If you’re unsure which to use, here are a few examples of when a 308 Permanent Redirect is the right choice:

When Should You Use a 308 Permanent Redirect?

You should use 308 Permanent Redirects when you want to maintain the original HTTP request method (like POST or GET) throughout a permanent redirect.

Here’s an example:

Imagine you have an ecommerce website. A user adds items to their shopping cart, and when they’re ready to complete their purchase, they click “check out.” The website uses the POST method to securely process and submit their order. 

However, because the user isn’t logged in, you first want to redirect them to a login/registration page before they can proceed with the checkout. 

To ensure items stay in the user's shopping cart throughout the login/registration process, you can implement a 308 to a login page.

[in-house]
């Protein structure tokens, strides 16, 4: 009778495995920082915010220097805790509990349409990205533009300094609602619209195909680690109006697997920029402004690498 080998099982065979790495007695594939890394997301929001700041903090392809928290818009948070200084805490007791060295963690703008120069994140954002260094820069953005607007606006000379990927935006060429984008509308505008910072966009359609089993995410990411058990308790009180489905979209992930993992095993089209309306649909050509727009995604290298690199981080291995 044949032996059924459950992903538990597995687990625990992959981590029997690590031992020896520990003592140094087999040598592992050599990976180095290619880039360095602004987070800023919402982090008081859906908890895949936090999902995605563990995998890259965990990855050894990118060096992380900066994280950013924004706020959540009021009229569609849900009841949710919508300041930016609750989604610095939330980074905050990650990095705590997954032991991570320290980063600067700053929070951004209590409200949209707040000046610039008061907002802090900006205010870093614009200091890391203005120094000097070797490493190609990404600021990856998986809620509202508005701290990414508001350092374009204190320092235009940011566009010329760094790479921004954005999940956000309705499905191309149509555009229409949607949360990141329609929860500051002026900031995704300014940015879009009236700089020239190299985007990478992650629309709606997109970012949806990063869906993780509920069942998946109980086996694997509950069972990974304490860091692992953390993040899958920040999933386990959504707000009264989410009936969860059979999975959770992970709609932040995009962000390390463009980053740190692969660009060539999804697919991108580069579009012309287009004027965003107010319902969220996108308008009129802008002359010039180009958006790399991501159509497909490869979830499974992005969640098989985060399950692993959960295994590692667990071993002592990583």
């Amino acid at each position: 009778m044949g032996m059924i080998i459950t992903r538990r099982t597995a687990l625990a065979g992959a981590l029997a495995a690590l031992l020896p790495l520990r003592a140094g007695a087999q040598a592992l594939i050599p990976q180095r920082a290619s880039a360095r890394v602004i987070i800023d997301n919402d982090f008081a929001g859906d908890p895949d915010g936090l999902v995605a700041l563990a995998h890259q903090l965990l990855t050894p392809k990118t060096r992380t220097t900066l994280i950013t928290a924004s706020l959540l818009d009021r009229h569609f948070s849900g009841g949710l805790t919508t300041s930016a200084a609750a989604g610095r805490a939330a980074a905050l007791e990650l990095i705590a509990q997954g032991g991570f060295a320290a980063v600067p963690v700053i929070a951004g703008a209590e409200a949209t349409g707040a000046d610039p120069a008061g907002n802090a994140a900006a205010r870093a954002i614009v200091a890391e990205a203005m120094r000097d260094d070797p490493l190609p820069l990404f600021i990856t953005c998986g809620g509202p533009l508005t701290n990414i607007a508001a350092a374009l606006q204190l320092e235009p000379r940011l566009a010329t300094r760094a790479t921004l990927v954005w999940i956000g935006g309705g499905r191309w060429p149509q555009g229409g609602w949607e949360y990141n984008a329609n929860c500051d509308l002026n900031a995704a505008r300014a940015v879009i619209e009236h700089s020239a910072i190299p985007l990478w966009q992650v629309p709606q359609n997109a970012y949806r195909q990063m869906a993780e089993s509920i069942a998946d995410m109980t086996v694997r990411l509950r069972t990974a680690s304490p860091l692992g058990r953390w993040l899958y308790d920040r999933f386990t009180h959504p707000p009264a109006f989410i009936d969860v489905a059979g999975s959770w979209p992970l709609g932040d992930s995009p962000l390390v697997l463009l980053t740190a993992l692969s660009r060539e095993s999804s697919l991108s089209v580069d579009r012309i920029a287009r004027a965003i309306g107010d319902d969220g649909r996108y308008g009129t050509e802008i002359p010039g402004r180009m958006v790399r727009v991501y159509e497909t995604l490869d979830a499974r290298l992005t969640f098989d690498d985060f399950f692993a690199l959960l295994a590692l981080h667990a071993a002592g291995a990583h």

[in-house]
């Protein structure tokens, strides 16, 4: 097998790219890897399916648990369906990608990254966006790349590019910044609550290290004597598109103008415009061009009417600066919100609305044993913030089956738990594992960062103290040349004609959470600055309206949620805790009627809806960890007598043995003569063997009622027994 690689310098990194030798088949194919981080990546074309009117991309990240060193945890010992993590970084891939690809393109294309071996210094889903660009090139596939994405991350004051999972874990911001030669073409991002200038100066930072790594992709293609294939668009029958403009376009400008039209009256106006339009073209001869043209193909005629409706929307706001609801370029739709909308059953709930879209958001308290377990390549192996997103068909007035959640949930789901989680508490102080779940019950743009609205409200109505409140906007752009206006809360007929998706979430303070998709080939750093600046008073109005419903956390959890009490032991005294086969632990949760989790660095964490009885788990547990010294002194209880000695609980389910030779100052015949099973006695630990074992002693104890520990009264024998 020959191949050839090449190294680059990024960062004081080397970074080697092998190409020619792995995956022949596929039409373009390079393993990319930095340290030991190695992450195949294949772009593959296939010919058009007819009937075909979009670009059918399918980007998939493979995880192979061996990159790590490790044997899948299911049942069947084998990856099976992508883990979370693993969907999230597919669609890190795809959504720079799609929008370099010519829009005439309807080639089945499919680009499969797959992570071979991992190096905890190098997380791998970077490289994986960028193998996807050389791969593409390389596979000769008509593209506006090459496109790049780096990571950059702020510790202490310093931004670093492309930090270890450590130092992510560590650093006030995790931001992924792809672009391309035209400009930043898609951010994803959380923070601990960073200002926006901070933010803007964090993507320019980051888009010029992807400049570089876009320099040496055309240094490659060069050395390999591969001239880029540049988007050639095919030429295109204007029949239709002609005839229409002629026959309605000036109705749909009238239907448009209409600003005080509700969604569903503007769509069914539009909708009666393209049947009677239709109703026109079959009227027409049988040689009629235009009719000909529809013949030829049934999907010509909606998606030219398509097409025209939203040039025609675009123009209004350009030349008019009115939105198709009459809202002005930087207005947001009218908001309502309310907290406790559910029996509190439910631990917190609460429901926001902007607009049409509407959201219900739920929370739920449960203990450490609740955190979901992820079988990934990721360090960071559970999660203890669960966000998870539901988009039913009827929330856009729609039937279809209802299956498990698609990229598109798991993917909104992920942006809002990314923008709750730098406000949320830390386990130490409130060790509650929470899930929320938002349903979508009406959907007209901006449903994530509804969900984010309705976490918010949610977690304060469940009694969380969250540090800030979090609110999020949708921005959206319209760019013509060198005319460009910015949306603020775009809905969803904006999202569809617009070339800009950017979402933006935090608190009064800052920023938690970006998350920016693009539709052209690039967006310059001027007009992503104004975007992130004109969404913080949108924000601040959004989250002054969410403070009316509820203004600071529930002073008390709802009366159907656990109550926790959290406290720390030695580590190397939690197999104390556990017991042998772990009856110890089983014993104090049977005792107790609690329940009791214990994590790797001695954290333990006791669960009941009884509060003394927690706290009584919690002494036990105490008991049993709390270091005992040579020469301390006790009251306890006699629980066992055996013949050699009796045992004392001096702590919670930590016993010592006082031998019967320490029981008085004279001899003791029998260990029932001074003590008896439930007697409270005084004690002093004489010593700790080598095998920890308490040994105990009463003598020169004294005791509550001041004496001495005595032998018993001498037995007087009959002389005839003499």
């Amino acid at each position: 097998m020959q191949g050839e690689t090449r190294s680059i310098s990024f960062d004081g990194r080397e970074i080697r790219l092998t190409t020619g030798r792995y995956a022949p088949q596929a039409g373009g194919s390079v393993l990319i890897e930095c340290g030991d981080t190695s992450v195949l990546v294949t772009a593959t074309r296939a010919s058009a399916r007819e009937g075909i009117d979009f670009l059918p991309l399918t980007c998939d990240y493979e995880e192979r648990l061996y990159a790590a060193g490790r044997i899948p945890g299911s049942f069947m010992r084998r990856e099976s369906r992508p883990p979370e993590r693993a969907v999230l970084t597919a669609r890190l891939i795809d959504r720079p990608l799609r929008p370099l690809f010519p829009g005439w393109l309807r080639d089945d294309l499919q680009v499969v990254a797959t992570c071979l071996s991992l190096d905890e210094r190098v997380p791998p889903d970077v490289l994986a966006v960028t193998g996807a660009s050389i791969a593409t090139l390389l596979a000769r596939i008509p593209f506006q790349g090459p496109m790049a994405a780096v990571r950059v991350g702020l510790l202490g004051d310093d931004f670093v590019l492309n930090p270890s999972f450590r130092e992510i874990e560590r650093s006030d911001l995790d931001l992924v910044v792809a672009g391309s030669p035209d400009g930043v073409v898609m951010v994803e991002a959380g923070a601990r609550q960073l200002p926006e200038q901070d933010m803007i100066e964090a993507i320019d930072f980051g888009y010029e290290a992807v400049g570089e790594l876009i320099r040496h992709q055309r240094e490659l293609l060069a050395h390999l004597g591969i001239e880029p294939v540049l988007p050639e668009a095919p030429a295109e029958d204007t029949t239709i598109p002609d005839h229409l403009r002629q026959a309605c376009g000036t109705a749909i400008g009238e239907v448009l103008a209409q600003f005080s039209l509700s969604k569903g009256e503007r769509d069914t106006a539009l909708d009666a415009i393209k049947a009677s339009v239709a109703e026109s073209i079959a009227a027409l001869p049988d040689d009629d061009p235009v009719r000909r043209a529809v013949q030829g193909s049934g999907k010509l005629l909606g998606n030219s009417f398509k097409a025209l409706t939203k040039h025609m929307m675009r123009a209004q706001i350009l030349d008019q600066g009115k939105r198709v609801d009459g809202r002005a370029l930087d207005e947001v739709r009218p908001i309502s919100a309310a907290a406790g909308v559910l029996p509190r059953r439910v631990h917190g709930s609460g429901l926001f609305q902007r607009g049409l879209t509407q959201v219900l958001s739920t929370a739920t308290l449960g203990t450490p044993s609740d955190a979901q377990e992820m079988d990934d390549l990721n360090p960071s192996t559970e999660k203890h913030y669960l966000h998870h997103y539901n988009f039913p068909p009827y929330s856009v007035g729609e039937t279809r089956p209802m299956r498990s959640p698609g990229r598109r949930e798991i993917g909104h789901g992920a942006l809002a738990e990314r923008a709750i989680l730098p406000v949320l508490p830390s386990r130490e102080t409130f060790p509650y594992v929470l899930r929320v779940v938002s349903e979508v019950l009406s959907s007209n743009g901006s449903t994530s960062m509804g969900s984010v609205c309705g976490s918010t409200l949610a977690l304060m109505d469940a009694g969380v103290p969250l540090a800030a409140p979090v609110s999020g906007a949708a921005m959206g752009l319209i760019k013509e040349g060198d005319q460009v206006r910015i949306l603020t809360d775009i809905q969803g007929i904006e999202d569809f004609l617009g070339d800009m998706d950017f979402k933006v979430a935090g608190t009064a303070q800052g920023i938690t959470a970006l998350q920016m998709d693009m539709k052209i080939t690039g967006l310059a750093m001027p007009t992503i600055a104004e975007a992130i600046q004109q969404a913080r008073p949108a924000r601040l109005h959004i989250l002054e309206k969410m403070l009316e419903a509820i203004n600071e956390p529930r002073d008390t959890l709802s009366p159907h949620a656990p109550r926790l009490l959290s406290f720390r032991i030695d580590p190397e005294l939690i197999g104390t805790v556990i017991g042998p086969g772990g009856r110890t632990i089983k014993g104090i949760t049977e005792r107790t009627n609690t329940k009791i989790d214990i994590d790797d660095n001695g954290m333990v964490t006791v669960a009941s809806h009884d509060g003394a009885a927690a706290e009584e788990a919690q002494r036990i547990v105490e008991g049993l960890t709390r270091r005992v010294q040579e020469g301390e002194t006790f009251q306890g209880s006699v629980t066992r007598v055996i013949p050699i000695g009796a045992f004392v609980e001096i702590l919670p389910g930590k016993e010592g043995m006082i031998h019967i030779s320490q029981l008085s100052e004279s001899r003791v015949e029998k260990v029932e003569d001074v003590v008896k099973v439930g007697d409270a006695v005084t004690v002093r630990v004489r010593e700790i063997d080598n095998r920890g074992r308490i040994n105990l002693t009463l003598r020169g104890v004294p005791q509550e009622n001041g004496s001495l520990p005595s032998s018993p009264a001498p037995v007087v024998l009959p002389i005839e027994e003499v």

This way, you can maintain the original POST request method. 

Then, when the user successfully logs in or registers, your site directs them back to their shopping cart page, and their items remain in the cart. This ensures a seamless shopping experience. 

Shopping cart pages leading to a a login/registration page

In this example, a 308 preserves the original HTTP request method so the user doesn’t lose the items in their cart. If the site had a 301 redirect (and the request method was changed), the user might lose the items.

Another example of when to use a 308 is for registration pages. 

Say users register to use your site. After users fill out their details, your website directs them to a confirmation page with the URL example.com/thank-you.